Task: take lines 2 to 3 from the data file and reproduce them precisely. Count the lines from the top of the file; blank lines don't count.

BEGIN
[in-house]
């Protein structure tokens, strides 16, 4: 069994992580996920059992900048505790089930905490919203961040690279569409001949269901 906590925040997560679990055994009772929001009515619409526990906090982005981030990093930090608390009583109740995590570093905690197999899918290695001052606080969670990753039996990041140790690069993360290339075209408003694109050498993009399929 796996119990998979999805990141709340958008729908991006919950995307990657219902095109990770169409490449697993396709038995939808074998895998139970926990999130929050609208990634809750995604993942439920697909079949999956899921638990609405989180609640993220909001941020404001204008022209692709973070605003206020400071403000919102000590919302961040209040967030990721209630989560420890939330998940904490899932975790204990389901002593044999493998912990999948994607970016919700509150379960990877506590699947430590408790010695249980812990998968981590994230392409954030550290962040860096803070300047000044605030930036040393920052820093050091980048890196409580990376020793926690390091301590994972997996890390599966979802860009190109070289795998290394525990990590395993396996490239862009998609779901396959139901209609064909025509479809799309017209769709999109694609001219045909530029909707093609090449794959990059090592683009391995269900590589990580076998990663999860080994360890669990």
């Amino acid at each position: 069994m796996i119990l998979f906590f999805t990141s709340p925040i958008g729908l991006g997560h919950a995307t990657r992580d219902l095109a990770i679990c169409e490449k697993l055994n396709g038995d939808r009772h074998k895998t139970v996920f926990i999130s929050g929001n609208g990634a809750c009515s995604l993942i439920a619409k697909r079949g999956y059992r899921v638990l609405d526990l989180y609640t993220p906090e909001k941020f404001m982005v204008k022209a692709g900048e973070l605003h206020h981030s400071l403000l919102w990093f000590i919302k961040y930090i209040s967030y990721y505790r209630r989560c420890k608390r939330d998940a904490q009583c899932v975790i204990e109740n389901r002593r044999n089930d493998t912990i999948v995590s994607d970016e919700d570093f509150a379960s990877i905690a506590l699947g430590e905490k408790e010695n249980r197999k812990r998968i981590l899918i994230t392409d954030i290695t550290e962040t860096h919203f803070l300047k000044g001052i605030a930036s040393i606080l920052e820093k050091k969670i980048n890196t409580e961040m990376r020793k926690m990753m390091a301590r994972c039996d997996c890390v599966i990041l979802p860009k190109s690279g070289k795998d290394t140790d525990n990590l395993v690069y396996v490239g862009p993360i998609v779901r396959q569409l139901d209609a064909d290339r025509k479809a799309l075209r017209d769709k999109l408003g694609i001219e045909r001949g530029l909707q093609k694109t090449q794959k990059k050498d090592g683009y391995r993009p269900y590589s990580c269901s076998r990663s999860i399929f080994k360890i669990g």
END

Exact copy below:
């Protein structure tokens, strides 16, 4: 069994992580996920059992900048505790089930905490919203961040690279569409001949269901 906590925040997560679990055994009772929001009515619409526990906090982005981030990093930090608390009583109740995590570093905690197999899918290695001052606080969670990753039996990041140790690069993360290339075209408003694109050498993009399929 796996119990998979999805990141709340958008729908991006919950995307990657219902095109990770169409490449697993396709038995939808074998895998139970926990999130929050609208990634809750995604993942439920697909079949999956899921638990609405989180609640993220909001941020404001204008022209692709973070605003206020400071403000919102000590919302961040209040967030990721209630989560420890939330998940904490899932975790204990389901002593044999493998912990999948994607970016919700509150379960990877506590699947430590408790010695249980812990998968981590994230392409954030550290962040860096803070300047000044605030930036040393920052820093050091980048890196409580990376020793926690390091301590994972997996890390599966979802860009190109070289795998290394525990990590395993396996490239862009998609779901396959139901209609064909025509479809799309017209769709999109694609001219045909530029909707093609090449794959990059090592683009391995269900590589990580076998990663999860080994360890669990």
């Amino acid at each position: 069994m796996i119990l998979f906590f999805t990141s709340p925040i958008g729908l991006g997560h919950a995307t990657r992580d219902l095109a990770i679990c169409e490449k697993l055994n396709g038995d939808r009772h074998k895998t139970v996920f926990i999130s929050g929001n609208g990634a809750c009515s995604l993942i439920a619409k697909r079949g999956y059992r899921v638990l609405d526990l989180y609640t993220p906090e909001k941020f404001m982005v204008k022209a692709g900048e973070l605003h206020h981030s400071l403000l919102w990093f000590i919302k961040y930090i209040s967030y990721y505790r209630r989560c420890k608390r939330d998940a904490q009583c899932v975790i204990e109740n389901r002593r044999n089930d493998t912990i999948v995590s994607d970016e919700d570093f509150a379960s990877i905690a506590l699947g430590e905490k408790e010695n249980r197999k812990r998968i981590l899918i994230t392409d954030i290695t550290e962040t860096h919203f803070l300047k000044g001052i605030a930036s040393i606080l920052e820093k050091k969670i980048n890196t409580e961040m990376r020793k926690m990753m390091a301590r994972c039996d997996c890390v599966i990041l979802p860009k190109s690279g070289k795998d290394t140790d525990n990590l395993v690069y396996v490239g862009p993360i998609v779901r396959q569409l139901d209609a064909d290339r025509k479809a799309l075209r017209d769709k999109l408003g694609i001219e045909r001949g530029l909707q093609k694109t090449q794959k990059k050498d090592g683009y391995r993009p269900y590589s990580c269901s076998r990663s999860i399929f080994k360890i669990g």